Reconstructive Transplantation: Reconstructing Your Life

A person who suffered a major limb loss in their life may never be able to feel comfortable in public or be completely self sufficient with a prosthetic; however, through reconstructive transplantation the person can regain movement in his or her new, transplanted limb. Reconstructive transplantation, the transfer of tissues between a donor and a recipient, can restore enough function in the transplanted limb so that the patient can provide for themselves and return to work. The majority of patients say that their quality of life is improved after this procedure. Some people contest, nevertheless, that reconstructive transplantation is not ethical because of the risks from lifelong drug therapy required after the procedure. But, when the outcome and effects of the procedure are examined all together, reconstructive transplantation is an ethical procedure because the benefits of self sufficiency, normalcy, and movement outweigh the drawbacks of lifelong therapy for people who suffered a great loss from their amputation.

Reconstructive transplantation, also called vascularized composite allotransplantation (VCA), involves the transplantation of multiple tissues like skin, nerves, muscles, blood vessels, and bone (Foroohar et. al 405). Reconstructive transplantation can rebuild a person’s face, hand, arm, or knee and restore motion to that body part. The procedure is in its experimental stages and few procedures have been conducted. The technical aspect of the procedure is very similar to reconstructive surgery, and most of the surgical technique is exactly the same.

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A unilateral hand transplant usually requires two teams of doctors while a bilateral hand transplantation usually requires four teams of doctors – one or two to prepare the procured graft and one or two to prepare the patient (Hartzell et al. 524). The operating time may be very lengthy. A hand transplant procedure may last anywhere from eight to ten hours. A face transplant may last from eight to thirty-six hours.

A patient’s quality of life is improved through this procedure and it provides an alternative for people who are not comfortable with prosthetics (Gorantla). This type of transplantation has the potential to help many severely injured people. VCAs have the amazing ability to restore patients’ physical movement in a limb or face that they had gone without for years. Through intensive physical therapy which may last a couple years, more muscle motion can be regained. Sensitivity to the surroundings can also be obtained.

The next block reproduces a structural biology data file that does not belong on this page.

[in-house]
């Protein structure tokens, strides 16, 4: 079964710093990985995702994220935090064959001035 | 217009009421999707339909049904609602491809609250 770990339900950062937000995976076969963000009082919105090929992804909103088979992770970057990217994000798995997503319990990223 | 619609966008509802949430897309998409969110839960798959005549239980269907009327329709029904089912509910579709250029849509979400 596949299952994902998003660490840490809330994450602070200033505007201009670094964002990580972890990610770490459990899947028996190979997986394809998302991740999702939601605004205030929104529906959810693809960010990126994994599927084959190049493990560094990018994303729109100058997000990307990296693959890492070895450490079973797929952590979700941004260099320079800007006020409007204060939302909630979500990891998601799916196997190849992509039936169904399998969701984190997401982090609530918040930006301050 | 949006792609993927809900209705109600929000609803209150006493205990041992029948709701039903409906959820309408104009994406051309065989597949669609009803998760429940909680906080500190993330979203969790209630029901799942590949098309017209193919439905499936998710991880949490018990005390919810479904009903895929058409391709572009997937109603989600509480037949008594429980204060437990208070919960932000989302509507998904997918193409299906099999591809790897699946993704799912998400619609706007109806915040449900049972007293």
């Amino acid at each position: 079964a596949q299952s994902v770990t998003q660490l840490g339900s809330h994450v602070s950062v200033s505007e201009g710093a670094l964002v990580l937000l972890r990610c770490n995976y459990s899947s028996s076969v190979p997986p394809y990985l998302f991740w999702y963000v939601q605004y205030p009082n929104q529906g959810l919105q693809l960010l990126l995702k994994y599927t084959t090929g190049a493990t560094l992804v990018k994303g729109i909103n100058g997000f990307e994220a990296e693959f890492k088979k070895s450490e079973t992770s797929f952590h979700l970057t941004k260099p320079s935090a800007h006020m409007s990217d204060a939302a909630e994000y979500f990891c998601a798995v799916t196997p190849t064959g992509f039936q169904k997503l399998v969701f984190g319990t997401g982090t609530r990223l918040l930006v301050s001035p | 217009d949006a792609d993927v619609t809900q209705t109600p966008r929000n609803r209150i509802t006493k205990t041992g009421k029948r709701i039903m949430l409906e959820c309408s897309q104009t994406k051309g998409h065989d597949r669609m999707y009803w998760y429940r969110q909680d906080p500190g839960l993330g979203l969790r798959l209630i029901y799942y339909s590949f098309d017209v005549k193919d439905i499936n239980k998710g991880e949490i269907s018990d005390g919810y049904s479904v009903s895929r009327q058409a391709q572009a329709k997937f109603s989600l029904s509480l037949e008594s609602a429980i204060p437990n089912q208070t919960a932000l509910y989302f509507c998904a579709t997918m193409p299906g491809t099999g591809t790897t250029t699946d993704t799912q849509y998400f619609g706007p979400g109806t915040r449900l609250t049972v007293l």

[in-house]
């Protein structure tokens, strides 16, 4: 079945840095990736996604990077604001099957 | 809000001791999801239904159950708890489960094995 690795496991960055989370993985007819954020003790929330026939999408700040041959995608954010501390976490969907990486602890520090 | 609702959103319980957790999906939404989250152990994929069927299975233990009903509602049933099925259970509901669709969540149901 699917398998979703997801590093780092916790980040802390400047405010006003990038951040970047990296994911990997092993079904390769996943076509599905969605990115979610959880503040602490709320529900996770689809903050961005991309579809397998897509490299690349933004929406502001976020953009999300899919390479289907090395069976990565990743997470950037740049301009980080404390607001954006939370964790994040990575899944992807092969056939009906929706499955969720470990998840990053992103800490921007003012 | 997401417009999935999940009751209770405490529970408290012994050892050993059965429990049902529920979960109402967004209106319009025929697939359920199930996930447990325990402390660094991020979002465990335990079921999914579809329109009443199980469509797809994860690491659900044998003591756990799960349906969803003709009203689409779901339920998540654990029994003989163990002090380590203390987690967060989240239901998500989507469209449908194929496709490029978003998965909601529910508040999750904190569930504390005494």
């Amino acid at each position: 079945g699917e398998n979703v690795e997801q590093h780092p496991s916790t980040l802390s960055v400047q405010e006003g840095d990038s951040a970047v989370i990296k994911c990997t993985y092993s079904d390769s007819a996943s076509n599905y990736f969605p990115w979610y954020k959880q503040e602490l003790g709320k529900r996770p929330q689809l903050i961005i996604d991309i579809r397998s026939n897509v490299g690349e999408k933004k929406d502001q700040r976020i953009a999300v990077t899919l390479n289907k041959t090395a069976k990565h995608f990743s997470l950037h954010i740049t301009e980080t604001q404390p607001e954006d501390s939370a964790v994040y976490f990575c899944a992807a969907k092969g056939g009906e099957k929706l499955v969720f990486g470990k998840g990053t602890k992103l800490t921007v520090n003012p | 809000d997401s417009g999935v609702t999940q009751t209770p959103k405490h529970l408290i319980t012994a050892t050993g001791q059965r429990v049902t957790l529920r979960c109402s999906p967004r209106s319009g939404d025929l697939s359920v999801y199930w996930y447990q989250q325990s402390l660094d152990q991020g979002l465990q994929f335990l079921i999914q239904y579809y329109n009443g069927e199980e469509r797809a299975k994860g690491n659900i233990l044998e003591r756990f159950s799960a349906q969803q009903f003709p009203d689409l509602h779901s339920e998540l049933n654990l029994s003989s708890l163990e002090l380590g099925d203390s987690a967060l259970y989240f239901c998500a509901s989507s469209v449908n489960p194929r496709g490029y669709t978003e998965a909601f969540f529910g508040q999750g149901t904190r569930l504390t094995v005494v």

It is possible for the patient to feel the difference between smooth and rough surfaces as well as hot and cold objects (Ninkovic et al. 459). In the world experience, about 90% of patients receive tactile sensitivity (the ability to feel physical contact from the environment) and about 84% of patients develop discriminative sensation (the ability to feel touch, pressure, flutter, or vibration). The procedure is able to make a patient look more normal in public. Some patients who underwent face transplants used to wear masks when they went out in public because their face was so disfigured. However after the transplant, their physical appearance was significantly altered to look more normal and they no longer felt like it was necessary to wear the mask.

Reconstructive transplantation provides numerous physical benefits for the patients and increases their quality of life. In addition to the physical benefits of this procedure, there are also immense social benefits for the patients. So far, many patients have been chosen because they feel uncomfortable in public with their injury. But as mentioned before, a result of the transplant is that many of the patients feel normal in public because their original appearance is somewhat restored. They now find it easier to socialize with other humans.

Other than returning to society, patients also become more self sufficient as a result of this procedure. Originally hand transplant patients use prostheses which can be unpredictable, unwieldy, and rely on battery power. A hand transplant is more reliable and allows patients to perform tasks that are needed to live independently. Patients can open/close doors, drive, make meals, cut food, clothe themselves, and return to work again at desk jobs or as laborers (Gorantla). Patients feel normal and more comfortable to interact in society as a result of this procedure. Among the many benefits of vascularized composite allotransplantation, there are also some drawbacks to the procedure.